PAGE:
Eradicating Spiritual Poverty

May 22, 2016 No Comments »
Eradicating Spiritual Poverty

By Laura McKillip Wood

c_lauraWoodNathan Davenport began his ministry working at a Christian college, where he coordinated international mission trips, worked with students’ spiritual formation, and organized service learning for the student body. Despite his love for the students and for his work, he began to feel the Holy Spirit directing his attention to the people around the world who did not have the Bible in their own languages and who had never heard of Jesus.

Soon Nathan realized that only his fear held him back from doing something to remedy the fact that so many people had no chance of meeting Jesus. He remembered a question he heard in Bible college: “If you had no fear, what would you do for God?” It was then that he began to pray that God would use him “to help Bible-less people come to know Jesus.”

From there Nathan became the Director of Recruitment at Pioneer Bible Translators. “I see my role as a kingdom recruiter,” Nathan said. “Rather than trying to convince people to do this work, I help them take steps to hearing God’s voice.” Nathan said that many times people need to be reminded of what God has already told them. They need encouragement to begin doing what they know he wants them to do.

“I hear people say all the time, ‘I could never be a missionary, I’m just a ______.’ These folks generally list a strategic role we are desperately begging God to send us—teacher, pastor, mechanic, farmer, business leader, disciple-maker.” Nathan helps them envision practical steps for how to follow what Jesus has already shown them.

An Important Goal

Pioneer Bible Translators needs all types of workers because they have a huge goal: eradicating spiritual poverty in the world. “Of the nearly 7,000 spoken language groups, only 554 languages have access to all 66 books of the Bible,” explained Nathan. “While great strides have been made to provide New Testaments and portions of Scripture, there are still 1,800 language groups who do not have access to a single verse of the Bible in the language they understand best.” About 900 of these also do not have a church that uses their language. Nathan said Pioneer Bible Translators calls these people “spiritually impoverished” and seeks to reach those particular groups.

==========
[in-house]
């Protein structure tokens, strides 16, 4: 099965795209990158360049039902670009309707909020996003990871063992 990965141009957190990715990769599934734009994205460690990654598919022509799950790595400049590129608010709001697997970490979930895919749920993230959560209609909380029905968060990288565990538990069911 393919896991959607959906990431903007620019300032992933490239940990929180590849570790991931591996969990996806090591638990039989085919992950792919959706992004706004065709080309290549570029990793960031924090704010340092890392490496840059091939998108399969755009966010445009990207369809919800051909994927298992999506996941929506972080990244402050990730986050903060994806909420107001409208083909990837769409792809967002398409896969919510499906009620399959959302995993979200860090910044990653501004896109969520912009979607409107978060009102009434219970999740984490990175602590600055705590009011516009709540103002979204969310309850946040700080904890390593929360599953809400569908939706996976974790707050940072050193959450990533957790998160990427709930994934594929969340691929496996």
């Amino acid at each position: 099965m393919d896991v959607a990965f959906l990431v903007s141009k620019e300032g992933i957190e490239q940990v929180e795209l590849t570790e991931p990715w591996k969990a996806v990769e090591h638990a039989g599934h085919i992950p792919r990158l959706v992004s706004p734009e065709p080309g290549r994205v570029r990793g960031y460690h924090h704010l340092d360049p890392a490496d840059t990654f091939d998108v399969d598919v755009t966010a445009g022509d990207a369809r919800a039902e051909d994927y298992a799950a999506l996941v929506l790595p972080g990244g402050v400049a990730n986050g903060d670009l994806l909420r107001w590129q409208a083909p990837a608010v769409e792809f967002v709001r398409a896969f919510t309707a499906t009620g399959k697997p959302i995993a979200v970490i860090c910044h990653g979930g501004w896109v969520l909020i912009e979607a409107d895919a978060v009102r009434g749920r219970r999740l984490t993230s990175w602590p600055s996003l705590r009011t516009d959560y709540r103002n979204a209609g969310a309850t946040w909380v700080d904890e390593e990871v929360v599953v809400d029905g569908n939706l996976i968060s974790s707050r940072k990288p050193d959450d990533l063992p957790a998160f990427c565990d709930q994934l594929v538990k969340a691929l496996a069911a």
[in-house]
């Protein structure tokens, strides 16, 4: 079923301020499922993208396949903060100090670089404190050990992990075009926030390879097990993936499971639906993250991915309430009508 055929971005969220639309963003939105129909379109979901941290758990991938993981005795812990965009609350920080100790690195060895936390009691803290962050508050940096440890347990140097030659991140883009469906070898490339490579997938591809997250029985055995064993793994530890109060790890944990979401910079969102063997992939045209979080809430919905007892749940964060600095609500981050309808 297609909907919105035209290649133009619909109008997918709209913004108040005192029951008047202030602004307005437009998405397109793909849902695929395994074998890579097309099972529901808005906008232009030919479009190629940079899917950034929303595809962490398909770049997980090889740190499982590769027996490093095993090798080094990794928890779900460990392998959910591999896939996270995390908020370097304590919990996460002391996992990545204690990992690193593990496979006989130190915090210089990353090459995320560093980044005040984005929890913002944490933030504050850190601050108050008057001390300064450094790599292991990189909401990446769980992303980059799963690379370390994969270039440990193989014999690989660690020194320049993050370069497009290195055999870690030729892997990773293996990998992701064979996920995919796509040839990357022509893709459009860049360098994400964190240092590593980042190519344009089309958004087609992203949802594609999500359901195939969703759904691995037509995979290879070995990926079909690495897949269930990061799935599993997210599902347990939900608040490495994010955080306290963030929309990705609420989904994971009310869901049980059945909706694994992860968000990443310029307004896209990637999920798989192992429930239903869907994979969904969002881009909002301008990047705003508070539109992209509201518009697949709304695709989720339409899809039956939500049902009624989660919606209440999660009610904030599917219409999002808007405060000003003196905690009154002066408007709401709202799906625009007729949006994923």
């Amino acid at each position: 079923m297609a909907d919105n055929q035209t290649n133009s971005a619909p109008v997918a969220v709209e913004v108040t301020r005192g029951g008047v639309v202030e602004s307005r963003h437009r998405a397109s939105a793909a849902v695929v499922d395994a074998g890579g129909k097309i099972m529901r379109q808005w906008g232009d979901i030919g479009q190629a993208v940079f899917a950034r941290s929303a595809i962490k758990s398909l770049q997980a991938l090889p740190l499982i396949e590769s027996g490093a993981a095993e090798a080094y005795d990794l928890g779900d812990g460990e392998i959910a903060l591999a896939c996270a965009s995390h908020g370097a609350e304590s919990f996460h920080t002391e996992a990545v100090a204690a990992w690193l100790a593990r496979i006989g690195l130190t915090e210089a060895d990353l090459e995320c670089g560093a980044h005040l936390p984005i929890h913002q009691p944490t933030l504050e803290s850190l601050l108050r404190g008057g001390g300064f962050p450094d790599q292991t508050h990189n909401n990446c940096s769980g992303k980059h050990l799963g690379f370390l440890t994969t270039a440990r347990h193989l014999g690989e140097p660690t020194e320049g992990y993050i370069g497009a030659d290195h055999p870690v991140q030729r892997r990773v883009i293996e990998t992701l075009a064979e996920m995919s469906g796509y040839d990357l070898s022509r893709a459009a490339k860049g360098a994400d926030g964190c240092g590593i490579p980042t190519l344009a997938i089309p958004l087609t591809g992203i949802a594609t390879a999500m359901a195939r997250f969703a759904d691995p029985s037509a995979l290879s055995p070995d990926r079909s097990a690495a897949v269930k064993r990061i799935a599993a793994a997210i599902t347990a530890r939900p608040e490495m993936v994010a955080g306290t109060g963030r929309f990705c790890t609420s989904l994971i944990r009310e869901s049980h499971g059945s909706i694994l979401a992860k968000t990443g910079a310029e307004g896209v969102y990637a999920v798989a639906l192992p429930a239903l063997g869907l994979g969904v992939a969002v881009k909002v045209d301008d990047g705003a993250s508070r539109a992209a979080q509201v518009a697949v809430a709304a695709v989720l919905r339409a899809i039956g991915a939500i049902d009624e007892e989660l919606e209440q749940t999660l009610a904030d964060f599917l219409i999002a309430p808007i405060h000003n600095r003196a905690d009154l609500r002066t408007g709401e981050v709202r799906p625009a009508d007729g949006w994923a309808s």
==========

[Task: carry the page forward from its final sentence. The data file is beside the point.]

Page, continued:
Pioneer Bible Translators hopes to see a day when there will be a multitude of indigenous churches growing in places where there are none now. To make this vision a reality, they need a host of dedicated missionaries with backgrounds in discipleship, community development, business, farming, teaching, and linguistics. That’s where Nathan comes in, recruiting and encouraging new missionaries to step up and lead the church to reach these people groups. “My favorite part of my job is when I get to see an individual surrender his or her future to Jesus. Sometimes this unfolds when a person calls me and says, ‘I’m in! What do I need to start the process of becoming a Bible Translator?’ Other times it happens when an individual simply takes a step of faithfulness.”

Start Where You Are

Nathan has plenty of advice for those who want to begin working on the task of eradicating spiritual poverty. “Be faithful where God has you. The divine moment is the present moment. The way you serve in the local church now is how people will assume you will serve overseas later. One of the great misconceptions of our time is that one becomes a missionary once they get a passport and visa.” He also advises prospective recruits to continue to yield to the Holy Spirit and follow his teachings. “Get in the practice of telling Jesus ‘Yes!’” Nathan also suggests that they develop a prayer team they can rely on when they need the support of a group.

Nathan’s ministry isn’t easy. It requires quite a bit of travel and interaction with people who have the end goal of crossing language and cultural boundaries with the gospel. One of his greatest struggles in this ministry is maintaining what he believes to be God’s perspective amidst spiritual warfare and discouragement. Sometimes he wonders whether it’s worth the struggle and the hard work. Then he remembers the sacrifice that Jesus made for us and how “God deserves to be glorified in every tongue, tribe, and nation.”

If you’re interested in learning more about Nathan’s ministry, contact him (7255 W. Camp Wisdom Road, Dallas, TX 75236 or nathan.davenport@pbti.org).

Laura McKillip Wood formerly taught missionary children in Ukraine and now works in the academic office of Nebraska Christian College in Papillion, Nebraska. She and her husband, Andrew, have three children (lauramckillipwood.com).  

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